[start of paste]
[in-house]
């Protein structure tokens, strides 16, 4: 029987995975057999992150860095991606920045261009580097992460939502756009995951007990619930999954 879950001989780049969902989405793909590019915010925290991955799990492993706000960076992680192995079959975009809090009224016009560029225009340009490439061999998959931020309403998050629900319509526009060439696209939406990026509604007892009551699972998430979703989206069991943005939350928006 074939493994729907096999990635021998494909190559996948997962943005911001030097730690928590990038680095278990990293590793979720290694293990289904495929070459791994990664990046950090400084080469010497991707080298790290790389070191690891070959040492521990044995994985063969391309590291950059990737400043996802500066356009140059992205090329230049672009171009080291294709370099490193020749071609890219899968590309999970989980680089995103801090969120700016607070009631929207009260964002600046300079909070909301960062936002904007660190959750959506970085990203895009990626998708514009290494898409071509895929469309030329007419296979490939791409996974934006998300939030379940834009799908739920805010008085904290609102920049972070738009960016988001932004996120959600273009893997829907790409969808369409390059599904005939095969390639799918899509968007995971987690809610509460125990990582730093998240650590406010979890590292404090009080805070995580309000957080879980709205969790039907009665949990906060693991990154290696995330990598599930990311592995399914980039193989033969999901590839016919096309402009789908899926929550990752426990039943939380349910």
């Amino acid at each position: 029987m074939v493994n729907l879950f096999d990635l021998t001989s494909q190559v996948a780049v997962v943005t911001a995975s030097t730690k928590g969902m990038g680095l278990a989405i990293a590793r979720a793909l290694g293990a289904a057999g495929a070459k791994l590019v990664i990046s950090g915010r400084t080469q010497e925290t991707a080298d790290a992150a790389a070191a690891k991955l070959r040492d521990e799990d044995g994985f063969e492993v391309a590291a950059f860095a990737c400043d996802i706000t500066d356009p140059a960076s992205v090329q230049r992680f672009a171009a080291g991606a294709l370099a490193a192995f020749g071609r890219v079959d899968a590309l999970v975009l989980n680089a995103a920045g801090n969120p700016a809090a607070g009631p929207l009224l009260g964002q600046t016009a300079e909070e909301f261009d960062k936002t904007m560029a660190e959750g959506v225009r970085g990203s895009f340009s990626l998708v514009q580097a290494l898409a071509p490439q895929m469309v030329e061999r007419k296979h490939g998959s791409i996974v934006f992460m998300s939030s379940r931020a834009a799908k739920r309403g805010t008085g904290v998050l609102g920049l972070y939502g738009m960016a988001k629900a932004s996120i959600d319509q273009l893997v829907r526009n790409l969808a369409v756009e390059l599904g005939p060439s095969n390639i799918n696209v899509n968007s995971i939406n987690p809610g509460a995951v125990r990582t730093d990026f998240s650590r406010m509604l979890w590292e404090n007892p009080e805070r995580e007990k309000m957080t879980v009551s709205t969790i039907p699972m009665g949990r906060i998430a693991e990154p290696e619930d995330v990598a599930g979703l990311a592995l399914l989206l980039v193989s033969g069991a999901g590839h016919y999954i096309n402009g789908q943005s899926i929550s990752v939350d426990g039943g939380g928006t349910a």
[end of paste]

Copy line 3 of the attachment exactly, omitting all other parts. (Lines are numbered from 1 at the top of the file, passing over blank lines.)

């Amino acid at each position: 029987m074939v493994n729907l879950f096999d990635l021998t001989s494909q190559v996948a780049v997962v943005t911001a995975s030097t730690k928590g969902m990038g680095l278990a989405i990293a590793r979720a793909l290694g293990a289904a057999g495929a070459k791994l590019v990664i990046s950090g915010r400084t080469q010497e925290t991707a080298d790290a992150a790389a070191a690891k991955l070959r040492d521990e799990d044995g994985f063969e492993v391309a590291a950059f860095a990737c400043d996802i706000t500066d356009p140059a960076s992205v090329q230049r992680f672009a171009a080291g991606a294709l370099a490193a192995f020749g071609r890219v079959d899968a590309l999970v975009l989980n680089a995103a920045g801090n969120p700016a809090a607070g009631p929207l009224l009260g964002q600046t016009a300079e909070e909301f261009d960062k936002t904007m560029a660190e959750g959506v225009r970085g990203s895009f340009s990626l998708v514009q580097a290494l898409a071509p490439q895929m469309v030329e061999r007419k296979h490939g998959s791409i996974v934006f992460m998300s939030s379940r931020a834009a799908k739920r309403g805010t008085g904290v998050l609102g920049l972070y939502g738009m960016a988001k629900a932004s996120i959600d319509q273009l893997v829907r526009n790409l969808a369409v756009e390059l599904g005939p060439s095969n390639i799918n696209v899509n968007s995971i939406n987690p809610g509460a995951v125990r990582t730093d990026f998240s650590r406010m509604l979890w590292e404090n007892p009080e805070r995580e007990k309000m957080t879980v009551s709205t969790i039907p699972m009665g949990r906060i998430a693991e990154p290696e619930d995330v990598a599930g979703l990311a592995l399914l989206l980039v193989s033969g069991a999901g590839h016919y999954i096309n402009g789908q943005s899926i929550s990752v939350d426990g039943g939380g928006t349910a």